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Abstract — We present a novel method for handling uncertainty in evolutionary optimization. The method entails quantification and treatment of uncertainty and relies on the rank based selection operator of evolutionary algorithms. The proposed uncertainty handling is implemented in the context of the Covariance Matrix Adaptation Evolution Strategy (CMAES) and verified on test functions. The present method is independent of the uncertainty distribution, prevents premature convergence of the evolution strategy and is well suited for online optimization as it requires only a small number of additional function evaluations. The algorithm is applied in an experimental setup to the online optimization of feedback controllers of thermoacoustic instabilities of gas turbine combustors. In order to mitigate these instabilities, gaindelay or modelbased H ∞ controllers sense the pressure and command secondary fuel injectors. The parameters of these controllers are usually specified via a trial and error procedure. We demonstrate that their online optimization with the proposed methodology enhances, in an automated fashion, the online performance of the controllers, even under highly unsteady operating conditions, and it also compensates for uncertainties in the modelbuilding and design process. I.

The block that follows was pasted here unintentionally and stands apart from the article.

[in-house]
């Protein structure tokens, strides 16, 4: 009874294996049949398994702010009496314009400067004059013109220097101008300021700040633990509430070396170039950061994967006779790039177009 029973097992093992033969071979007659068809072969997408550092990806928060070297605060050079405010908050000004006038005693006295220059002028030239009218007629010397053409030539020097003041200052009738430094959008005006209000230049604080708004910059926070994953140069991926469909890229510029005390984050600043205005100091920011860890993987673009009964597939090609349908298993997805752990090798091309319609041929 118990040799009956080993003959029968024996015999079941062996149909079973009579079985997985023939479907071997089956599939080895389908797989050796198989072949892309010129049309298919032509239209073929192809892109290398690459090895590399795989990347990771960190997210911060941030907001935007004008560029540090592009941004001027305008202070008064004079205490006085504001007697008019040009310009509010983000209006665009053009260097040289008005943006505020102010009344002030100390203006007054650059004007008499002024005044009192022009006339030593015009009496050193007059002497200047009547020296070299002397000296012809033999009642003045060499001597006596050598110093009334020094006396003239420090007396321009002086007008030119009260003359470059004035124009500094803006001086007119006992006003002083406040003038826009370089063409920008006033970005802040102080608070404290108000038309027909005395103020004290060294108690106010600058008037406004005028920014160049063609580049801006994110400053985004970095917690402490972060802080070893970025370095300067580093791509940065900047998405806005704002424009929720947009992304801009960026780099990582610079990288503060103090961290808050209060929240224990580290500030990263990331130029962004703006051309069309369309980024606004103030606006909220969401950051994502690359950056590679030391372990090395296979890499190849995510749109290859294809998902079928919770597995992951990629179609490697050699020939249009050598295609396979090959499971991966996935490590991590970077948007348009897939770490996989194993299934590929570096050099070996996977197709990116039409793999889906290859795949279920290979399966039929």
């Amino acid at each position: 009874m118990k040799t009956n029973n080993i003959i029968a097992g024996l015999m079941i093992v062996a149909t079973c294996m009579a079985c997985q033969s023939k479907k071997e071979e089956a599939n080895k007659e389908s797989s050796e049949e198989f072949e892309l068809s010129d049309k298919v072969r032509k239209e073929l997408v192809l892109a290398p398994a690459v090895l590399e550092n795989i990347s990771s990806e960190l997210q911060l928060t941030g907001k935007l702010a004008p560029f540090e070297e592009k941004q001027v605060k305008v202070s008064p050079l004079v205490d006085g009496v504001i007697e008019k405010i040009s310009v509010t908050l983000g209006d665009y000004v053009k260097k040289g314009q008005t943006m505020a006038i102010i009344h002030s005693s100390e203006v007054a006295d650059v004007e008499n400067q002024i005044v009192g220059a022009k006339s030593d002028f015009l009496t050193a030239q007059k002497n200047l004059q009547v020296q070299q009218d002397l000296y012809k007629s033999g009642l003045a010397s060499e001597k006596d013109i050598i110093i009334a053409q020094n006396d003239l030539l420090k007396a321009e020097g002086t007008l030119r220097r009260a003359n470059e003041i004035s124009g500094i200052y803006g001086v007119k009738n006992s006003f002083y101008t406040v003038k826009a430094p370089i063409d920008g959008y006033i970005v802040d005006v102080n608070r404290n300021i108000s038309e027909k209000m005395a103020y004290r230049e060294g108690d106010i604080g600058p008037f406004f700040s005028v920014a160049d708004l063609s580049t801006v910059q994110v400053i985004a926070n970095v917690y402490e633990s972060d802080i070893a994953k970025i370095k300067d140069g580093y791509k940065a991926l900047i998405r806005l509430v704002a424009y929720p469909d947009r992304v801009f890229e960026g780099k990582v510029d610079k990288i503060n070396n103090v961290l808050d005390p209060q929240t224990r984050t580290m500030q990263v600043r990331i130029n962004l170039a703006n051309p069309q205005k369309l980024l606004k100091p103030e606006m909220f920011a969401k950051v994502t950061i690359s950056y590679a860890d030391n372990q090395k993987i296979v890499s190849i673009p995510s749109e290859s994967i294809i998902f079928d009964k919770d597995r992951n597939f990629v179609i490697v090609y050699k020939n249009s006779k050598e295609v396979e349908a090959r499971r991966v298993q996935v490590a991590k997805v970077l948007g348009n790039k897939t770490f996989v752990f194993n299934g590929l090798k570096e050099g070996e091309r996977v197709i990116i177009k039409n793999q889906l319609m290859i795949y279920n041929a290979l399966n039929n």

How To Analyse Evolutionary Algorithms
, 2002
"... Many variants of evolutionary algorithms have been designed and applied. The ..."
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Cited by 31 (1 self)
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Many variants of evolutionary algorithms have been designed and applied. The
A Simple Multimembered Evolution Strategy to Solve Constrained Optimization Problems
 IEEE Transactions on Evolutionary computation
, 2003
"... This paper presents a simple multimembered evolution strategy (SMES) to solve global nonlinear optimization problems. The approach does not require the use of a penalty function and it does not require any extra parameters (besides those used with an evolution strategy). Instead, it uses a simple di ..."
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Cited by 30 (5 self)